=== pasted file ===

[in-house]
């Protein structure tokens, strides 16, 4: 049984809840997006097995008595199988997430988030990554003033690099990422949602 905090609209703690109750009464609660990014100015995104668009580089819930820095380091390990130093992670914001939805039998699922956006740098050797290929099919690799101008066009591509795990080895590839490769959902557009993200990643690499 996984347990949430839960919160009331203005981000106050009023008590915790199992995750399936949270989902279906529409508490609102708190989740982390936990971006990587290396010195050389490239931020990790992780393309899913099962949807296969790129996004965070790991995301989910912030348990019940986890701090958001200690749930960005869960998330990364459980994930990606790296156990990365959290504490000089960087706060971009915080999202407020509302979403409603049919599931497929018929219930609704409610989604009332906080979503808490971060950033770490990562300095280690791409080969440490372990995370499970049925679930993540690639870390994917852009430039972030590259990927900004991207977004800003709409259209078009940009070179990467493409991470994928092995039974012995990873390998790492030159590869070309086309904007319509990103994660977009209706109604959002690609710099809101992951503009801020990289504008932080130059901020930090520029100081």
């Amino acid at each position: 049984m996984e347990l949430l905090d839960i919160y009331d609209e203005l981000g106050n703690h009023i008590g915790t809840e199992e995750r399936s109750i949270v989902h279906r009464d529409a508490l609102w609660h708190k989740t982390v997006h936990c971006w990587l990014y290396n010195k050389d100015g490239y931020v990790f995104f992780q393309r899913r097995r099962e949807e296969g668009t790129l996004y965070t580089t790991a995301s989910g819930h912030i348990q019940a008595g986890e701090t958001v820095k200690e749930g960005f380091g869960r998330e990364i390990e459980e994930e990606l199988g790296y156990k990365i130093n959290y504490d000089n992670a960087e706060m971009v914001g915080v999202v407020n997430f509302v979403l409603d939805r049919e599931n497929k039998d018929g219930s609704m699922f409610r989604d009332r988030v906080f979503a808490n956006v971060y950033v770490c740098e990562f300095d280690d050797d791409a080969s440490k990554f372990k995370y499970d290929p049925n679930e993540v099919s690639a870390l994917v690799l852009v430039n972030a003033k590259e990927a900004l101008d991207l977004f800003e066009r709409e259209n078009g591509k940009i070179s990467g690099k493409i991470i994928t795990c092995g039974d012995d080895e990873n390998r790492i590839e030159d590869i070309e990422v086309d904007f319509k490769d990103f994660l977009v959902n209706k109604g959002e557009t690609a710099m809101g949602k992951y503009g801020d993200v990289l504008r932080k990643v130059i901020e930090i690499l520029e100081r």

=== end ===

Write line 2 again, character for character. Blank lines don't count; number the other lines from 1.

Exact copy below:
């Protein structure tokens, strides 16, 4: 049984809840997006097995008595199988997430988030990554003033690099990422949602 905090609209703690109750009464609660990014100015995104668009580089819930820095380091390990130093992670914001939805039998699922956006740098050797290929099919690799101008066009591509795990080895590839490769959902557009993200990643690499 996984347990949430839960919160009331203005981000106050009023008590915790199992995750399936949270989902279906529409508490609102708190989740982390936990971006990587290396010195050389490239931020990790992780393309899913099962949807296969790129996004965070790991995301989910912030348990019940986890701090958001200690749930960005869960998330990364459980994930990606790296156990990365959290504490000089960087706060971009915080999202407020509302979403409603049919599931497929018929219930609704409610989604009332906080979503808490971060950033770490990562300095280690791409080969440490372990995370499970049925679930993540690639870390994917852009430039972030590259990927900004991207977004800003709409259209078009940009070179990467493409991470994928092995039974012995990873390998790492030159590869070309086309904007319509990103994660977009209706109604959002690609710099809101992951503009801020990289504008932080130059901020930090520029100081």